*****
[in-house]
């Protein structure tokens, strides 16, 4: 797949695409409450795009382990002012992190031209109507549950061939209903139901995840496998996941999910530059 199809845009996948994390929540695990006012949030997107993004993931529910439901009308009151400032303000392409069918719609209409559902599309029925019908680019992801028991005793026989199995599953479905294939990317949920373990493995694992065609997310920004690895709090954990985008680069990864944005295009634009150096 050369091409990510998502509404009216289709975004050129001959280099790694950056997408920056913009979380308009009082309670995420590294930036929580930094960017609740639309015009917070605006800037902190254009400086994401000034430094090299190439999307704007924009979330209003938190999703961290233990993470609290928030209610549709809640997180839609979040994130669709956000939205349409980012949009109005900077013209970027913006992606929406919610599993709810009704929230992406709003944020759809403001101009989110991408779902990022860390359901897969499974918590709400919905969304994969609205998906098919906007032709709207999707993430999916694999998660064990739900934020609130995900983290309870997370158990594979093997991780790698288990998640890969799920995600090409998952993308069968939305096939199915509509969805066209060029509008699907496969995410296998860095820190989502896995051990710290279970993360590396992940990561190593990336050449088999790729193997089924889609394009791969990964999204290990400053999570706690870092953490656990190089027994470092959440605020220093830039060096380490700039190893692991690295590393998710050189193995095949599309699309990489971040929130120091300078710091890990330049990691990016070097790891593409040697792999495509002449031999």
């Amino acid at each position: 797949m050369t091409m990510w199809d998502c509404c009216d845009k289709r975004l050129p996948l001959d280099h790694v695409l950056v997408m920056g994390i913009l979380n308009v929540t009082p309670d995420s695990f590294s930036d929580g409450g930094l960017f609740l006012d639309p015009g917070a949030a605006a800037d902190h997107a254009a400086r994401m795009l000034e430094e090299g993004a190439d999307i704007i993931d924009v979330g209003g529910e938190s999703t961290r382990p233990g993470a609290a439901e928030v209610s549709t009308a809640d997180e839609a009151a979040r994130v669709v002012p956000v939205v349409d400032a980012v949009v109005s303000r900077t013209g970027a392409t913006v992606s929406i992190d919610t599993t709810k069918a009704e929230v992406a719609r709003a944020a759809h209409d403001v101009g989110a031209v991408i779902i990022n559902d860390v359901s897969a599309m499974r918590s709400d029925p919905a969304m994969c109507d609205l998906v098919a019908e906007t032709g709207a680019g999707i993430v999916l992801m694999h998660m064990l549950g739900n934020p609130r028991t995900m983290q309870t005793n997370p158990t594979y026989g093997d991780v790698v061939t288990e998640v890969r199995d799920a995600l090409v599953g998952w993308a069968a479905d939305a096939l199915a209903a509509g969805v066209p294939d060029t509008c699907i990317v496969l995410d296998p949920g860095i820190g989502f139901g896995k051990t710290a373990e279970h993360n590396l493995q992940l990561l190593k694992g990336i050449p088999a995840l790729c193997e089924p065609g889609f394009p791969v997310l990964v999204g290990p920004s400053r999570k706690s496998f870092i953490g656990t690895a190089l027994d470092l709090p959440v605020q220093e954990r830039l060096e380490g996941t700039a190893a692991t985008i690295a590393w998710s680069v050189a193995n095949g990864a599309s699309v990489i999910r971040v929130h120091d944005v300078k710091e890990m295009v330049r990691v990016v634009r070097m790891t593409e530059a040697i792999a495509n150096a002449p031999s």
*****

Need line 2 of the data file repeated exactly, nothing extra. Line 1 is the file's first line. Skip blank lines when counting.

């Protein structure tokens, strides 16, 4: 797949695409409450795009382990002012992190031209109507549950061939209903139901995840496998996941999910530059 199809845009996948994390929540695990006012949030997107993004993931529910439901009308009151400032303000392409069918719609209409559902599309029925019908680019992801028991005793026989199995599953479905294939990317949920373990493995694992065609997310920004690895709090954990985008680069990864944005295009634009150096 050369091409990510998502509404009216289709975004050129001959280099790694950056997408920056913009979380308009009082309670995420590294930036929580930094960017609740639309015009917070605006800037902190254009400086994401000034430094090299190439999307704007924009979330209003938190999703961290233990993470609290928030209610549709809640997180839609979040994130669709956000939205349409980012949009109005900077013209970027913006992606929406919610599993709810009704929230992406709003944020759809403001101009989110991408779902990022860390359901897969499974918590709400919905969304994969609205998906098919906007032709709207999707993430999916694999998660064990739900934020609130995900983290309870997370158990594979093997991780790698288990998640890969799920995600090409998952993308069968939305096939199915509509969805066209060029509008699907496969995410296998860095820190989502896995051990710290279970993360590396992940990561190593990336050449088999790729193997089924889609394009791969990964999204290990400053999570706690870092953490656990190089027994470092959440605020220093830039060096380490700039190893692991690295590393998710050189193995095949599309699309990489971040929130120091300078710091890990330049990691990016070097790891593409040697792999495509002449031999």